Review of Mindscan by Robert J. Sawyer

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I read a fair amount of science fiction. And as anyone knows whose read my reviews, I’m an enthusiast. My heart beats that little bit mindscanfaster every time I pick up a book with a cool cover and a promising opening page. Every so often that excitement is repaid with interest – as in the case of Mindscan.

Sawyer’s hero, Jake Sullivan, is struggling with a life-shortening, inoperable brain condition which could also leave him a vegetable – his father’s fate. So when he gets the opportunity to upload his consciousness into an android body, he takes it. At this point, we follow both Jakes. Sawyer’s unfussy, clear prose gives us a powerful insight into many of the emotional and practical problems following such a life-changing decision as both versions of his protagonist struggle to come to terms with their new status. His situation is alleviated by friendship with a feisty octogenarian, Karen, who also undergoes the same process. So far, the book is a masterful piece of storytelling that intelligently examines an issue that may well be confronting our grandchildren. But when Karen’s son sues, claiming that he has been cheated out of his rightful inheritance, Sawyer’s handling of the courtroom arguments for and against transferring human consciousness elevates this book from a good piece of science fiction to greatness.

Anyone in the privileged position of criticising the work of other writers has to be very clear about the yardsticks by which they grade authors and their work. For me, a ten out of ten read not only has to deliver a good story with a strong, believable world and convincing characters that I care about – but that ‘X’ factor is an intellectually rigorous examination of a theme or issue. I believe that great science fiction tackles important moral questions surrounding new inventions which are all too often side-stepped by politicians and scientists – often until Society’s need for some kind of judgement becomes overwhelming. Mindscan, with its wonderful overview of the issues surrounding human consciousness, has presented us with much to reflect on, amidst our enjoyment of this highly entertaining and readable tale.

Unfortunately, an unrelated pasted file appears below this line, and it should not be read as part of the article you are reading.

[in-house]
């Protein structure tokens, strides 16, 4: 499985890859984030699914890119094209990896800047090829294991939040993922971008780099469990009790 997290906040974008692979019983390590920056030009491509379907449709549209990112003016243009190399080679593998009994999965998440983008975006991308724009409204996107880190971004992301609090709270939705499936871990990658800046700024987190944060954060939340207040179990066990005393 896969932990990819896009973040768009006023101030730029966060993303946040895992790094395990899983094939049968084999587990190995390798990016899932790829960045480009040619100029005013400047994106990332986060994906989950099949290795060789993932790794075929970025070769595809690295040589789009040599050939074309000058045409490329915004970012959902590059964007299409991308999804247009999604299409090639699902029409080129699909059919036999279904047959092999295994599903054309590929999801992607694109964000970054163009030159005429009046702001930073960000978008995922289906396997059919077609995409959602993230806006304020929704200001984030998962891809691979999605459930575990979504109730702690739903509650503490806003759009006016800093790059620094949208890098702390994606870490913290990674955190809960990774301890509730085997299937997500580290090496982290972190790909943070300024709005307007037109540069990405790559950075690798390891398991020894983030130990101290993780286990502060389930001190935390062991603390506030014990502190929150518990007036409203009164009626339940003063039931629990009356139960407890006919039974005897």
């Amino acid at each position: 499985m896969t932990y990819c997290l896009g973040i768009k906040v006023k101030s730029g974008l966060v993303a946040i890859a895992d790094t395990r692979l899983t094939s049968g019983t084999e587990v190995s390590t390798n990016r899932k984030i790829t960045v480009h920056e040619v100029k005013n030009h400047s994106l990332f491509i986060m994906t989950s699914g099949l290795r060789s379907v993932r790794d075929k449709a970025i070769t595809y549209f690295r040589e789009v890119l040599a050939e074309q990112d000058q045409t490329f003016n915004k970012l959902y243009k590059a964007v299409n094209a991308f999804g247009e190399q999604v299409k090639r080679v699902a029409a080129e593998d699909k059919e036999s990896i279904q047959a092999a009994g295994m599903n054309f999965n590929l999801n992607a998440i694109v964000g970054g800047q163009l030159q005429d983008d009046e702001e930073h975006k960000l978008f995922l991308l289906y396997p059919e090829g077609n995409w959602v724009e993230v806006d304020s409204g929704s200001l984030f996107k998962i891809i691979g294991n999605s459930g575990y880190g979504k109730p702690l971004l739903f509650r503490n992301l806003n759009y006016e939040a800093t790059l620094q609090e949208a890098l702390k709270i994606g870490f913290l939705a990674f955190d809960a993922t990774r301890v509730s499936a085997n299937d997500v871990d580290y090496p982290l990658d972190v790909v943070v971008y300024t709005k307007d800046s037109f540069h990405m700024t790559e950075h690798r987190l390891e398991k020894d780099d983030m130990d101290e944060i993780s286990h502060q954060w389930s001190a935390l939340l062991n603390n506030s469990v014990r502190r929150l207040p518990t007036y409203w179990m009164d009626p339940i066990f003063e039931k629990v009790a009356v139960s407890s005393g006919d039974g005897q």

10/10

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13 responses »

    • Yes. I’d certainly recommend it. Sawyer is always worth reading – apart from anything else, he uses his ficition to examine & address issues in an interesting, entertaining way. Hope you enjoy it!

    • That’s interesting. There are a bunch of really talented writers out there. If you give me a heads-up on the type of science fiction you like reading, I’ll be more than happy to point you in the direction of some solidly good writers…

      • I’ve read 40 of the 55 Hugo winners so I definitely know whose out there but I just have a preference for the earlier stuff 😉 The Golden Age! I’m definitely not a hard sci-fi kind of person — science fiction that explores social themes (Ursula Le Guin’s Left Hand of Darkness) or is radical in form (for example, John Brunner’s Stand on Zanzibar or Stanislaw Lem’s His Master’s Voice)… My blog probably isn’t a good indication of the sci-fi books I enjoy since I’ve read so many of the classics I’m now on the “lesser” works of my favorite time period so that people know about them — hehe

    • No offence taken… Right. I’m assuming that if you’re a Hugo Award reader, you’ll already know the likes of C.J. Cherryh, McMaster Bujold & Dan Simmons. I don’t tend to do the weirder reads. But I do like character-led stories. If you’re up for series, Kage Baker’s The Company novels are great, I think – funny, thought-provoking & moving. Steph Swainston is also an intriguing read. Alastair Reynolds Revelation Space series is much admired, but I think his books Century Rain and House of Suns are more enjoyable & better crafted. Neal Asher’s Polity novels are enjoyable & imaginative, if rather on the gory side. Matthew Hughes The Commons is a classic sci fi read, in my opinion. Jack McDevitt is also a worthwhile read. Nick Harkaway’s Gone-Away World is classed as fantasy – but I personally think the book could just as easily be put into the science fiction category. I hope you find at least some of these suggestions enjoyable.

  1. Oh yes, I do the weirder reads. I really think I have a problem with long book series — I love stand alone reads.

    I’ve wanted to read Matthew Hughes’ work for a while so his works works are the first I’ll check out from your list…

    I’ve never read any McMaster Bujold… She’s been on my radar as well. The problem is still have stacks of bad James Blish and Barington Bayley to read 😉

    Have you read any Jeff VanderMeer? I guess he’s technically a fantasy writer but by far one of the most literary and imaginative out there at the moment. Shriek: An Afterword is stunning…. I

  2. I mean, how can someone not want to read a book about a city named Ambergris with a festival surrounding the presence of a giant squid in a harbor… a cityscape resplendent with strange fungus and wrecked by power struggles between publishing houses… and graced with the presence of Borges Book store! these are such wonderful things!!

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